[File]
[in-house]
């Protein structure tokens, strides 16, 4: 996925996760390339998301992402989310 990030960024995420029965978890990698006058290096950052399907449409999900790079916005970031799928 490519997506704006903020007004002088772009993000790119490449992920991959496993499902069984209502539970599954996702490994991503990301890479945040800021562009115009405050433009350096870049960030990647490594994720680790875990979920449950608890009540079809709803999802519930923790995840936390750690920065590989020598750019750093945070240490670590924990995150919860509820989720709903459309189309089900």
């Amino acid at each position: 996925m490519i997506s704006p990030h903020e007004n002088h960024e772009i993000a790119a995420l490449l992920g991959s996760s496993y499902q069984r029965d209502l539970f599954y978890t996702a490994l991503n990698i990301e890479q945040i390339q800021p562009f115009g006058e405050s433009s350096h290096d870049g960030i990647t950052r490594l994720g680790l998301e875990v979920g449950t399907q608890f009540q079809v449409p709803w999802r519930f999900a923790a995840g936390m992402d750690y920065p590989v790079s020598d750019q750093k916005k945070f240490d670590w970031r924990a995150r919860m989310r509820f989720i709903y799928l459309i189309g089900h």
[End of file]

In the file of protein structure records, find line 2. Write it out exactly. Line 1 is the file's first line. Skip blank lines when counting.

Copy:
């Protein structure tokens, strides 16, 4: 996925996760390339998301992402989310 990030960024995420029965978890990698006058290096950052399907449409999900790079916005970031799928 490519997506704006903020007004002088772009993000790119490449992920991959496993499902069984209502539970599954996702490994991503990301890479945040800021562009115009405050433009350096870049960030990647490594994720680790875990979920449950608890009540079809709803999802519930923790995840936390750690920065590989020598750019750093945070240490670590924990995150919860509820989720709903459309189309089900």